As far as claiming crime rates were lower in the “wild west”, they are always lower in smaller communities where everybody knows everybody and higher in the cities. Crime rates were very high, as they always are, when America was more of a 2-class society. We are returning to that with the blue-collar trades worker being priced back into poverty from the short-lived middle-class. Crime itself has changed; drug offenses especially and the crime around that has driven overall crime "rates" up. But violent rape, murder, theft and robbery were as prevalent then as they are now, if not more so, considering unreported crimes against Indians and crimes blamed on Indians that didn't factor into the "crime rates, as Indians weren't originally treated as citizens but as enemy combatants.
There is a disconnect that exists now with our past, especially the couple decades portrayed as the “cowboy days”...trail drives were necessary only for a short while with the advent of the trans-continental railroad and all its growing branches reaching the cattle where they are raised. From the official "opening" of the west to farming, ranching, industry and settlement to its actual settling - with cities, counties and statehood- was only a few decades. Oklahoma City’s population went from zero to over ten thousand in a week. Guthrie did it in a day. Growing pains and corruption were rampant until law and compliance were made necessary. The pony express was around for a mere 18 months before it was made obsolete, yet, by Hollywood’s output on the subject, you’d think the horse-powered mail service was around for a century. Millions flooded into what was just recently a natural world full of resources and occupied only by mostly defenseless endemic peoples that had no clue of the coming storm that was to change their way of life forever....for those few who survived. The gun was simply a tool to provide food and protection in a world without a cop or a Von's grocery store. Its use otherwise has been for recreation, war, crime or law enforcement.
My stance on gun control and the Constitution is actually more "old west" than most; "Keep 'em in the country and leave 'em at the city limits". Constitutionally, I am with the framers of the document, specifically Jefferson when he stated that "We might as well require a man to wear still the coat which fitted him when a boy as civilized society to remain ever under the regimen of their barbarous ancestors." This, among many quotes of the day by him and other framers, was in direct reference to the need for amending the constitution as societal changes warranted. To still live by the original intent of the 2nd would require now the citizenry have full access to nuclear weapons, F-35s, aircraft carriers, tanks and cruise missiles.... It's a pointless argument to cite the 2nd today (for all other than those who just love a good old red-faced yelling match) because it's been made merit-less against societal change from day one by those who wrote it in the first place.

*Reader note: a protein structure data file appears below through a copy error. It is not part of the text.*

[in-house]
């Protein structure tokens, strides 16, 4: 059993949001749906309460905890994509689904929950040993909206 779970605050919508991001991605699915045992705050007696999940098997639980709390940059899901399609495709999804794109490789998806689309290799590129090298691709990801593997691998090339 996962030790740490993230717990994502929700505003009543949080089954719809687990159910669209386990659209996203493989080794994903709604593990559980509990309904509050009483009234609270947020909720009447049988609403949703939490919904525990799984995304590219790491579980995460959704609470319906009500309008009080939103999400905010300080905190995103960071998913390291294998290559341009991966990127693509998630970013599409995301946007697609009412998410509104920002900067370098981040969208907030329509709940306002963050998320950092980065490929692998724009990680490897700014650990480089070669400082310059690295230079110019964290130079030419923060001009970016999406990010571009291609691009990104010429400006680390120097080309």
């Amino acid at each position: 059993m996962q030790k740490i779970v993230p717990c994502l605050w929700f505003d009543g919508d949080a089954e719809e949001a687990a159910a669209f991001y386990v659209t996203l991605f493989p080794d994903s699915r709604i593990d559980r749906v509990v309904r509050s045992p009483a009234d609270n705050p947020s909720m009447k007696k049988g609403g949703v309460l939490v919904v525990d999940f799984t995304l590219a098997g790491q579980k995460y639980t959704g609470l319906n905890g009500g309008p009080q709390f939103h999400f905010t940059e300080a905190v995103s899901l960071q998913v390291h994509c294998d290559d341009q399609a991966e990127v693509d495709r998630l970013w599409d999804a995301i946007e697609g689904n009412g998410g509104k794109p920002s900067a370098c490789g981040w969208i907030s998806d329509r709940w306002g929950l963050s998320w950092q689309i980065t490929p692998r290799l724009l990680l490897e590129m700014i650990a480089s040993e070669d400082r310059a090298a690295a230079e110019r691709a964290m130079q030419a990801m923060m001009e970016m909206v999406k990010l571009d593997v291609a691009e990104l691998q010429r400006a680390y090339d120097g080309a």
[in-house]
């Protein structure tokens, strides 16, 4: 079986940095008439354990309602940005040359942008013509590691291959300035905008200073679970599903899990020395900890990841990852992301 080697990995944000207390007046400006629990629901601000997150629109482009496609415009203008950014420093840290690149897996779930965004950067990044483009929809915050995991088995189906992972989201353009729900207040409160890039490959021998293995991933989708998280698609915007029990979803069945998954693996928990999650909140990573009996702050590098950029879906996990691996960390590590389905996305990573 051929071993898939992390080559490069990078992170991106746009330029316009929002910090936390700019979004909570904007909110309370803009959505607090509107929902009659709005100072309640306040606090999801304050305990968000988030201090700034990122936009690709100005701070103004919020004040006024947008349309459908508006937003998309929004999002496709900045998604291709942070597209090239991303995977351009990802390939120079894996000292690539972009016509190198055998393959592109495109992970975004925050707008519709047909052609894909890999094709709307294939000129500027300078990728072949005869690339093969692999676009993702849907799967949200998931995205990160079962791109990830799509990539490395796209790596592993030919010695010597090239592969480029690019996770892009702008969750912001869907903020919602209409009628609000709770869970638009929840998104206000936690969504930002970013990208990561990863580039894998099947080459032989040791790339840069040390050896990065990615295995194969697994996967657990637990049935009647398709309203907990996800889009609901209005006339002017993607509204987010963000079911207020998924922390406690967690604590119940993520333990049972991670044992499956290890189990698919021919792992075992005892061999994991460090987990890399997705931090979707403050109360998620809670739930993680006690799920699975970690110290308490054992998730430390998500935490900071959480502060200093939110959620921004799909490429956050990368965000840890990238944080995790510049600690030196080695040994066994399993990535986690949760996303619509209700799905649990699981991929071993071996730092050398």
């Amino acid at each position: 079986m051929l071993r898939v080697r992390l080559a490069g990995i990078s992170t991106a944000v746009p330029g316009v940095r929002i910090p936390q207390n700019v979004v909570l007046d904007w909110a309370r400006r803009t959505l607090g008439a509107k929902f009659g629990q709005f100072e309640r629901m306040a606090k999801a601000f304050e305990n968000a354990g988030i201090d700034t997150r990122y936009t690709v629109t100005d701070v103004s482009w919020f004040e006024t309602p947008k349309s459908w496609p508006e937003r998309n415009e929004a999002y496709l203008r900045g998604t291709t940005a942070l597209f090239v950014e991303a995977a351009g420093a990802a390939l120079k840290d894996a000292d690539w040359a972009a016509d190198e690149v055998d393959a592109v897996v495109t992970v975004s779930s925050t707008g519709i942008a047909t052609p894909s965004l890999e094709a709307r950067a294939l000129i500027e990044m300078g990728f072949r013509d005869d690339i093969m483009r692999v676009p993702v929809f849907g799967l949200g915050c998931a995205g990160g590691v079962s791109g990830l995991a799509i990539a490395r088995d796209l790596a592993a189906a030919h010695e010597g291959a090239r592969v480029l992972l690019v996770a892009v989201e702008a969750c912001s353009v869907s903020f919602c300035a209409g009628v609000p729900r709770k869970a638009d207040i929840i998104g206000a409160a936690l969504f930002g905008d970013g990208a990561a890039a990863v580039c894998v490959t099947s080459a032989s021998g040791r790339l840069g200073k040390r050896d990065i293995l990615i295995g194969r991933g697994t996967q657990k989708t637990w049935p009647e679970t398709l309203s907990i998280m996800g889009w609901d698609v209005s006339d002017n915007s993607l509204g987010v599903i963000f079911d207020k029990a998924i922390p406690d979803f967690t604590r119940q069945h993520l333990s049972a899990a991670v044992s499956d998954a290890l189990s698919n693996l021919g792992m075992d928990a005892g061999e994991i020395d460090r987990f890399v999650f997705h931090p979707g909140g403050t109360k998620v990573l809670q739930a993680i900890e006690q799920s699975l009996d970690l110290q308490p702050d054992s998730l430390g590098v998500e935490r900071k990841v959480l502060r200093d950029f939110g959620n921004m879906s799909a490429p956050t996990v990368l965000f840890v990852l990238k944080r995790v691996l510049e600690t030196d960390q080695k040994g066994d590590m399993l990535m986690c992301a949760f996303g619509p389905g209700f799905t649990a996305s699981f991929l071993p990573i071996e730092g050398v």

Don't get me wrong, I love a good old gun. New ones too. Rifles, assault weapons, shotguns and especially a well-tooled and fitted handgun. Give me a Dan Wesson model 65 357 or an old 1851 Navy Colt working replica any day. But I live in the city now, I don't hunt and protection isn't a need. I don't live a life that requires one, and to be honest, if someone is going to get you, odds of your gun being of help are slim to none. This is already a part of a crooks’ contingency plan and I'd rather not get shot myself. Truth is billions are made every year propping up wars by the same folks that want you to put one of their sporting or home-protection firearms in your home. Gun control, to them, is much more than the paltry 1.5 million NRA members or any Constitution of any nation...Gun control means the beginning of the end of them being able to sell a citizenry on fear so they can make a lot of money off of ammunition and arms from 3rd world countries that ultimately require military intervention, thus requiring more bullets and arms be sold to our own military. The military, nor the terrorists, nor any faction out there fighting, make their own weapons. Gun control will eventually show the futility of armed fear-fueled conflict and a multi-trillion-dollar industry is at stake. That's why the NRA, with an enrollment equal to less than one-half of one percent of the US population, has such a strong and very well-funded misinformation policy and lobby.